As Victorian scholar and a connoisseur of vampire literature I was excited when I came across Mr. Darcy, Vampyre , a modern continuation of ...

"Mr. Darcy, Vampyre" Lacks Bite

As Victorian scholar and a connoisseur of vampire literature I was excited when I came across Mr. Darcy, Vampyre, a modern continuation of Jane Austen’s Pride and Prejudice. I imagined the proud and obstinate Darcy as a man who struggles to tell his bride Elizabeth that he is a creature of the night. I hoped that the book would use the tropes of vampire literature in a way that commented on Austen’s original, or at the very least provide some steamy passages between Elizabeth and Darcy.

I was sorely disappointed on both points. Grange’s work is an unappetizing mix of cheap melodrama and tired vampire lore. The former is not surprising when you consider the source. Pride and Prejudice is filled with frivolous women like Mrs. Bennett, whose only goal in life is to see her daughters well married and constantly swoons from shocks to her delicate nerves. But as to the second part of Grange’s novel, there can be no excuse for the mishandling of the prevalent themes of vampire prose.

Mr. Darcy, Vampyre reads like a best hits of the tropes of vampire literature. Darcy has all the stock characteristics of a vampire. He turns into a bat, can fly, has superhuman strength and unnatural sexual allure. Though these are the defining characteristics of the undead, they are not used to any significant effect in the story.

Darcy can also be out during the day, but this is an appropriate plot detail considering that a vampire’s aversion to sunlight was tacked on to the legend only after Stoker published Dracula. As compensation for this break in the myth, Grange makes Darcy vulnerable at sunset and sunrise. In a move reminiscent of the sparkly vampires of Twilight, he becomes transparent and will disappear entirely after repeated exposure.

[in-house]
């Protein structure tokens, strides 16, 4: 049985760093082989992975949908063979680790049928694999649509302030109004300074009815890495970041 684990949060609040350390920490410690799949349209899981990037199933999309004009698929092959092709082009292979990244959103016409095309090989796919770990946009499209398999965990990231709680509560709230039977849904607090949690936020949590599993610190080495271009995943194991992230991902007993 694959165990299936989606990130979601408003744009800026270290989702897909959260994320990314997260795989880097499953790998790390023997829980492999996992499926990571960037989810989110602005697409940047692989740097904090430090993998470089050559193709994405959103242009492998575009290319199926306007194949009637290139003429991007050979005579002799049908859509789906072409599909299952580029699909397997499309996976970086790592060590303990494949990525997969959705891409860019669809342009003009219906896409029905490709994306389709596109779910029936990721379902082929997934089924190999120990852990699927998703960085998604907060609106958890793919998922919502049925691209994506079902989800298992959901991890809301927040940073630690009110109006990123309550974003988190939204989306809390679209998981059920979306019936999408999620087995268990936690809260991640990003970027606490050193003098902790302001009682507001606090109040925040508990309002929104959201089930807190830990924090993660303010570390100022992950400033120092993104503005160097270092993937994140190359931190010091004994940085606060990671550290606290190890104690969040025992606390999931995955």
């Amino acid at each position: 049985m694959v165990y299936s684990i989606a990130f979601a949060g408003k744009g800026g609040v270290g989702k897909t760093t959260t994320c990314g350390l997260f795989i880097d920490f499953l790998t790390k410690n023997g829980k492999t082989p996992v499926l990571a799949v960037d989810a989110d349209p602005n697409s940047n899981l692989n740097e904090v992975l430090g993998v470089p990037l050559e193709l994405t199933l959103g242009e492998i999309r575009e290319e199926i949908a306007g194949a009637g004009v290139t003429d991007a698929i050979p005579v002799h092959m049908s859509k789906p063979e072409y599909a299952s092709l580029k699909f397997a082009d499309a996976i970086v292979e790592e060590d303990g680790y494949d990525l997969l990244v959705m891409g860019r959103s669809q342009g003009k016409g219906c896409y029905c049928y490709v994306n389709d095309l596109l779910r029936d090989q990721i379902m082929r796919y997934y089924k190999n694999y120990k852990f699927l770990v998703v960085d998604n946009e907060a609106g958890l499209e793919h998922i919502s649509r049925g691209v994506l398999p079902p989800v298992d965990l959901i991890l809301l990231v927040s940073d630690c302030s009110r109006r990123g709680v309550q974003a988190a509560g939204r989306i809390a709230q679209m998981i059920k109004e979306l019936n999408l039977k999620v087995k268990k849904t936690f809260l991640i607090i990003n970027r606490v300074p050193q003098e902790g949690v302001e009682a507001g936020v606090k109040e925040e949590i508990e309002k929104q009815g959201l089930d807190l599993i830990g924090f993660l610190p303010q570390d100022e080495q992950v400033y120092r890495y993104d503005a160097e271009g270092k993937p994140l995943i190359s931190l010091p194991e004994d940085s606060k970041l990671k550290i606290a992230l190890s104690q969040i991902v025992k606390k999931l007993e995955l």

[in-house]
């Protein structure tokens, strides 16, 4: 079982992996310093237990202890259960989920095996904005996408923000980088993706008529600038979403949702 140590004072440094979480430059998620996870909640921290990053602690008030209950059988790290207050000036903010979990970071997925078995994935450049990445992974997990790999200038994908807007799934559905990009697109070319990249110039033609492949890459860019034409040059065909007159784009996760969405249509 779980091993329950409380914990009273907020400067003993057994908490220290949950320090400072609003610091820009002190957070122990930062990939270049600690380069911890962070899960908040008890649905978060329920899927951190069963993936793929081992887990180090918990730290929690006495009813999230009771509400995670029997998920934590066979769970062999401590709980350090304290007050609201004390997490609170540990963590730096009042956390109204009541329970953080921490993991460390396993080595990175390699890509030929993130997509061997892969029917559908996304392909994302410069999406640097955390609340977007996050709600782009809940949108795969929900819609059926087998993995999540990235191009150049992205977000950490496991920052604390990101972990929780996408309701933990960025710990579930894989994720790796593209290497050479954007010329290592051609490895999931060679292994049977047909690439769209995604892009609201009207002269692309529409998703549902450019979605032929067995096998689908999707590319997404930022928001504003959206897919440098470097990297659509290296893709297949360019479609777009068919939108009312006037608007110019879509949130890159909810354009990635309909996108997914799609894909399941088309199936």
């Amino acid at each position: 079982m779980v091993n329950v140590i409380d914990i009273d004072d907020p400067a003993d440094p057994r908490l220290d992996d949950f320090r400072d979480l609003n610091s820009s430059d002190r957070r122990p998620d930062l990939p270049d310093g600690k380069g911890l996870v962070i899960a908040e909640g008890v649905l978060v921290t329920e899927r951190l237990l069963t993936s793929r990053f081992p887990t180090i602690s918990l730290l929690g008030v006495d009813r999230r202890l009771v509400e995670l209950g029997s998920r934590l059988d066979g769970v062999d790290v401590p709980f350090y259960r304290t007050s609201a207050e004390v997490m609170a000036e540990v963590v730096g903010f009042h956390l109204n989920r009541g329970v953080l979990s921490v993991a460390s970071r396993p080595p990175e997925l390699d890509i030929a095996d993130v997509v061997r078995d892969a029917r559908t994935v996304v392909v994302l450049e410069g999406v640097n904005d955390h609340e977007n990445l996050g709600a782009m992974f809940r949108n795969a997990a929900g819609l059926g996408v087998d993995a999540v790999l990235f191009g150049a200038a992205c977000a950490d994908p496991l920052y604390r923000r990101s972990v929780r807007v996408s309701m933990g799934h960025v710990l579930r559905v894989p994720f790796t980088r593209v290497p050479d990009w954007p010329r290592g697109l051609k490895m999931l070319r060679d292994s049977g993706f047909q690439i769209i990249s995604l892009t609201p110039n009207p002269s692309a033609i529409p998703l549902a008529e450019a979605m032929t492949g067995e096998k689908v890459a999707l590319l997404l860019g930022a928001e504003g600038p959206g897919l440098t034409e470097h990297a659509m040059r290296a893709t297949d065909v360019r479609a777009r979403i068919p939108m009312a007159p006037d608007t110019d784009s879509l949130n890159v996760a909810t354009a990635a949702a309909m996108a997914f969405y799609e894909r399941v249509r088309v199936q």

The narrative recycles the decrepit old castle from scores of other vampire stories. When Darcy and Elizabeth embark on their wedding tour they visit Darcy’s uncle who lives in an ancient castle in the Alps. Their visitation of Darcy’s uncle is a near carbon copy of Harker’s trip to Dracula’s castle, as Elizabeth sees the same colored flames dancing on the ground as she enters the fortress. The name of Darcy’s uncle is also Count Polidori in a trite reference to the author of the first piece of vampire prose, John Polidori.

The novel uses vampirism as a metaphor for sexual desire, but doesn’t bring anything new or significant to this theme. Elizabeth is sexually frustrated when Darcy avoids her bed and doesn’t consummate their relationship. Likewise, Darcy is torn by his desire for Elizabeth and his need to keep her safe from his ardor. The combination of two such passionate natures should make for fireworks on the page, but the novel falls flat here. Elizabeth and Darcy have just one moment of passion when Elizabeth offers to become a vampire herself, but it only lasts for a few lines.

The ultimate shortcoming of Grange’s novel is how it ends. Elizabeth has decided to become one of the undead, but just as she and Darcy are about to consummate their eternal love, a cure to vampirism is revealed by the head-man of a local village. How convenient. They descend into an underground cavern where a tablet of ancient writing holds the key to Darcy’s salvation. In an Indiana Jones moment, the chamber is blocked by falling debris and begins to flood with water.

The tablet instructs Darcy to "hold on to what is true" and the head-man urges Darcy to hold fast to the tablet. In the story’s most melodramatic moment, Darcy realizes that Elizabeth, not the tablet is true and the two clutch each other as the water rises. But as the two exchange passionate kisses the water recedes, washing away the fang marks on Darcy’s neck left by his maker Lady Catherine. Darcy’s ridiculous transformation is staged by the author to show the power of true love can overcome any obstacle, even vampirism.

1 comment:

  1. 'Is there a story Jane Austen was afraid to tell?' No, the woman had the good sense not to write drivel! What is with these 'reinventions of classics? Also what is with book trailers?